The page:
Following the repeal of the Amnesty Law in 2016, the investigation into the El Mozote massacre and surrounding places was reopened. As a result of the investigation, 18 members of the Armed Forces were accused of committing serious human rights violations. Another 13 soldiers had been charged for their participation in the operation, but by the date of the hearing, they had died.
As of today, no one has been punished for the serious human rights violations committed in these communities and the judicial process is still under investigation. In El Salvador, death has come before justice.
During the Court's visit, survivors of the massacre and those leading the criminal process denounced the enormous obstacles that this trial faces. Some of these obstacles include the lack of support from the highest authorities of the State and the refusal of the Ministry of Defense to disclose essential information for the case.
Dorila Márquez was one of the survivors who raised these complaints to demand justice. After 37 years, talking about the events still causes her voice to break. Of course, because during the attack she lost her father and mother, her pregnant sister, her 11-year-old brother, her 7-month-old niece and her 1-year-old nephew. That slight tremor is quickly replenished: living and carrying that memory has never stopped Dorila, who keeps telling her story. She insists that she does not want El Salvador to forget it.
"What I have suffered, I do not want future generations to suffer. It is beyond terrible to know that one´s family has been taken away from them in these circumstances. That's why I do not get tired of talking and denouncing, because I do not want them to do it again. These injustices can not be silenced, that is why we are always asking for justice," affirms the woman, who is also president of the Human Rights Promotion Association of El Mozote, bringing together the victims of the massacre.
Like her, dozens of victims and family members of the El Mozote massacres and surrounding places have persisted for more than three decades to keep alive and beating the memory of what happened in that square.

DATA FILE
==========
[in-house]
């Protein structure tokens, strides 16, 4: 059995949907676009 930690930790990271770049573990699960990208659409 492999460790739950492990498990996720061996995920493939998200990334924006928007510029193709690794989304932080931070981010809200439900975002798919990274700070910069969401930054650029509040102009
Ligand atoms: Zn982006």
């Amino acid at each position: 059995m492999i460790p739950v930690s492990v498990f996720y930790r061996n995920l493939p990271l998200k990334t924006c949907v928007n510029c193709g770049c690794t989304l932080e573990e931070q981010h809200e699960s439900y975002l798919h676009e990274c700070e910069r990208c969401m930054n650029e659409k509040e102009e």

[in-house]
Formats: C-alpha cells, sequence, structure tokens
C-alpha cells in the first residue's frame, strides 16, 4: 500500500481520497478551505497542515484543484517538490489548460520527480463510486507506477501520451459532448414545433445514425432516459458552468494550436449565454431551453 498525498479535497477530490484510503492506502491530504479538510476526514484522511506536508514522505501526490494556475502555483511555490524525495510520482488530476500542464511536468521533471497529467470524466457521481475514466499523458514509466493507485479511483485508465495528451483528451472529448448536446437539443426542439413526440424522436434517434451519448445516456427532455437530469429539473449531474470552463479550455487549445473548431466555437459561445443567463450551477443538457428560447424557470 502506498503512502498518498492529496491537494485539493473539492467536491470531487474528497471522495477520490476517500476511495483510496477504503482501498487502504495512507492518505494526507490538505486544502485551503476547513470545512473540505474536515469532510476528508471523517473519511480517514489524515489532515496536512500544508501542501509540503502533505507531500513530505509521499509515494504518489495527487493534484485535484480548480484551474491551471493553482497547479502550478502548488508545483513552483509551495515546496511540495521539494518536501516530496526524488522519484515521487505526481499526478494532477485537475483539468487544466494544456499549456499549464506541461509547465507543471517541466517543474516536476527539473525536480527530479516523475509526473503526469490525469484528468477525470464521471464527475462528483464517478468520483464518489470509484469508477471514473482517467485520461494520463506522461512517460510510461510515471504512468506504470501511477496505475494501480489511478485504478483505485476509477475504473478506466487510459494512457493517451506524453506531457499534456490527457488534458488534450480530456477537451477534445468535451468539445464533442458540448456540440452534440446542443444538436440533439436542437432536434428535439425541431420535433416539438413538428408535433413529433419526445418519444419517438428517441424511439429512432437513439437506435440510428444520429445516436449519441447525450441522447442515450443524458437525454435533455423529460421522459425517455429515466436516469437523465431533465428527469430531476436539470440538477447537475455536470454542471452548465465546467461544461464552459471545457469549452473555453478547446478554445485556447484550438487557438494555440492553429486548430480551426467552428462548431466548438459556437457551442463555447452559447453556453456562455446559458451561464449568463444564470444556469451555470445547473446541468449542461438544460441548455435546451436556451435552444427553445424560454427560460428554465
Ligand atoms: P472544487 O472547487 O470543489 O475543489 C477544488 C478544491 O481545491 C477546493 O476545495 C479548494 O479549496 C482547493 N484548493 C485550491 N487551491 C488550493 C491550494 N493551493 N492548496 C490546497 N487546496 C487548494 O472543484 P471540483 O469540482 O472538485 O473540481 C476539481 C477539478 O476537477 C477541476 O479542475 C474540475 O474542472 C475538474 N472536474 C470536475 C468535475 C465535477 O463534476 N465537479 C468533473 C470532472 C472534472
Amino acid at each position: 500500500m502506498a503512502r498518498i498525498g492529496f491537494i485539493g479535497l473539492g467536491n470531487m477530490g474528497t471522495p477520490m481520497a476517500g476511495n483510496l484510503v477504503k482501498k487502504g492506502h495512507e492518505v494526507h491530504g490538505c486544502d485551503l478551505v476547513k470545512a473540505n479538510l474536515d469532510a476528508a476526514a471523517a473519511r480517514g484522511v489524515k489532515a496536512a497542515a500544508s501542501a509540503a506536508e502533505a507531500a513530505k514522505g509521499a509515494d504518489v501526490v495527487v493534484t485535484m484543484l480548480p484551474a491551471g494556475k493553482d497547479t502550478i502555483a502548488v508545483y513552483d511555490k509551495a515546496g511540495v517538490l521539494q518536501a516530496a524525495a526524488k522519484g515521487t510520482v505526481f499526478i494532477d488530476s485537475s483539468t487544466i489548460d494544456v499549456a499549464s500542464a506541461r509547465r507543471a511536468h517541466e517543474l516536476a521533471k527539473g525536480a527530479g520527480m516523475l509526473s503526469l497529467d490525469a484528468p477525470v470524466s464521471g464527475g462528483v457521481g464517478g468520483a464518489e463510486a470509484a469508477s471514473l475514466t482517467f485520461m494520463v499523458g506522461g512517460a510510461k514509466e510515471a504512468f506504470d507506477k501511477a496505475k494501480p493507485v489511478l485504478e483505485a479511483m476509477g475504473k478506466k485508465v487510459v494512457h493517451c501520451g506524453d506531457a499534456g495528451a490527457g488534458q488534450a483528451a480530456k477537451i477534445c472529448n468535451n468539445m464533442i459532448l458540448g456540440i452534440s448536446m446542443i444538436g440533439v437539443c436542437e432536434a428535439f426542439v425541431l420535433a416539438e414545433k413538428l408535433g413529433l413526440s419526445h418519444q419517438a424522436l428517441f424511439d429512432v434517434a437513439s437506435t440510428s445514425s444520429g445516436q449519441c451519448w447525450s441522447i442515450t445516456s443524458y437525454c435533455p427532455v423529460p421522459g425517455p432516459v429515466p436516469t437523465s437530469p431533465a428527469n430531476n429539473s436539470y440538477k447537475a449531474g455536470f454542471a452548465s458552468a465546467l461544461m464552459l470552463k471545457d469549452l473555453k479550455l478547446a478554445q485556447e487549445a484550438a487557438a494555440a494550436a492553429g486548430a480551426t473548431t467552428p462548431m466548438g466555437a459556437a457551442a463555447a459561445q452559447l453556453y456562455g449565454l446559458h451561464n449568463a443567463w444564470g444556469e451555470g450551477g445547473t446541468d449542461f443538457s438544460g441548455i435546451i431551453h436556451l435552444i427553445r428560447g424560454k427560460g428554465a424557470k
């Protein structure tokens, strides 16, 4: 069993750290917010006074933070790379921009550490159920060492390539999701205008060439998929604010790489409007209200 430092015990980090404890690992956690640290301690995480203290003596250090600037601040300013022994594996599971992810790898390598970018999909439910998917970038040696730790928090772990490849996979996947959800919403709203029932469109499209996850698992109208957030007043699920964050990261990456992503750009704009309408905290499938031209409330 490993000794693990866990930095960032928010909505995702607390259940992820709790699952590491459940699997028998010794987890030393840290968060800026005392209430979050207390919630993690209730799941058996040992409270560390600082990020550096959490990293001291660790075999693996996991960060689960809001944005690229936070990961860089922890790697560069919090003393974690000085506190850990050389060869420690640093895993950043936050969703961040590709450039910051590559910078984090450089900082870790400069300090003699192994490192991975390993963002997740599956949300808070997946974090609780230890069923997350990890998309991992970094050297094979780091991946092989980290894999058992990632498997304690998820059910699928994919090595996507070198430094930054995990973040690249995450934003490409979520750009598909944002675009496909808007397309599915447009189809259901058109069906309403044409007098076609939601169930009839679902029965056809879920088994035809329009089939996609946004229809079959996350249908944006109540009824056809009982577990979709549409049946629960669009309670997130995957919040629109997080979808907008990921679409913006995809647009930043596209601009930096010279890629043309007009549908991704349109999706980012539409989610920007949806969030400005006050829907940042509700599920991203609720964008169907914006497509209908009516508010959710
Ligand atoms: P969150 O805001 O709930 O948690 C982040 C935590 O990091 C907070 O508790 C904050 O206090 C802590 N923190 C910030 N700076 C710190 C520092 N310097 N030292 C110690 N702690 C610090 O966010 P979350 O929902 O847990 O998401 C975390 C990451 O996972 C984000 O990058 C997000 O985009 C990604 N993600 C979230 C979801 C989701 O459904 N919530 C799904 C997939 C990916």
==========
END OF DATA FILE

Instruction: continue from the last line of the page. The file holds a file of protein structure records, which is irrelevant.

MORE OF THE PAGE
They have not died, they are with us
The tour continues through different points of El Mozote. The few advances are rights that the State must guarantee to its entire population: health, education, work, housing.
The authorities parsimoniously present the only health center in the town. There is only one ambulance, which also does not start, and only one psychologist to serve all the communities.
A little further on is the school, which is 6 years behind in its construction. It is in the early stages, without even a definitive opening date. Meanwhile, the children of the community attend another primary school. To continue their studies, however, they must leave El Mozote and travel long distances that separate them from the nearest high school.
At the end of the tour, the members of the Inter-American Court sat down to listen to the latest arguments of the State, the victims and the organizations that represent them. The State has not yet adopted the necessary measures to guarantee the return of the people who were forced to move after the destruction of their communities.
"It's not easy for me to be here, but I have the right to speak, not only for my family, but for all the families. We do not want this cruel massacre to go unpunished," said María del Rosario López, a survivor of the massacre, with unbreakable strength.
The conversation lasted an hour longer than planned, the demands of the community were many. The visit of the Inter-American Court ended after that meeting, between 1:00 and 2:00 in the afternoon.
At the end, the members of the Court, State officials and journalists began their journey back to San Salvador. The families of El Mozote returned to their homes.
In the afternoon, there was no music in the square, the photo exhibitions were removed, the families left the monument. There were no longer officials interested in telling stories, nor journalists looking to document them.
For a moment El Mozote was tinged with the oblivion and silence that has threatened it for so many years. It was only an instant: oblivion was fought with memory, as well as the survivors of the vivid horror in El Mozote for more than three decades.
Some women continued to sell their crafts at the edge of the plaza; two blocks away, a group of young people gathered at the House of Culture and Historical Memory to paint their walls. In the distance a child was crying, a lady was laughing.
In the center of the square, at the foot of the monument lacking visitors, a phrase filled the chest of those who read it: "they have not died, they are with us, with you and with all humanity".
The massacres of El Mozote and nearby places marked the history of El Salvador, of Latin America and of hundreds, thousands of people. They stained it with pain, silence, blood and impunity. Today, the rubric is the same as 30 years ago in a country that recognizes what happened, but pushes the perpetrators of these deaths as battles between gangs; that sees violence as a modus operandi in the face of so much inequality.
However, even with the ghost of oblivion stalking their memories, despite the difficulties of revisiting so much darkness and dehumanization, the survivors of El Mozote continue resisting to mark a new history. They do not want to erase the old one, but to endow theirs with struggle, dignity and truth, in the eyes of the country and the world.
It is the story of their feet that never tire of walking towards the courts; of their skin that can stand long walks under the sun; of their brave hands that point to the places where the events took place; and their voices that replenish quickly after breaking. They do everything, tirelessly, to demand justice and to make sure that no one has to live through what they faced ever again.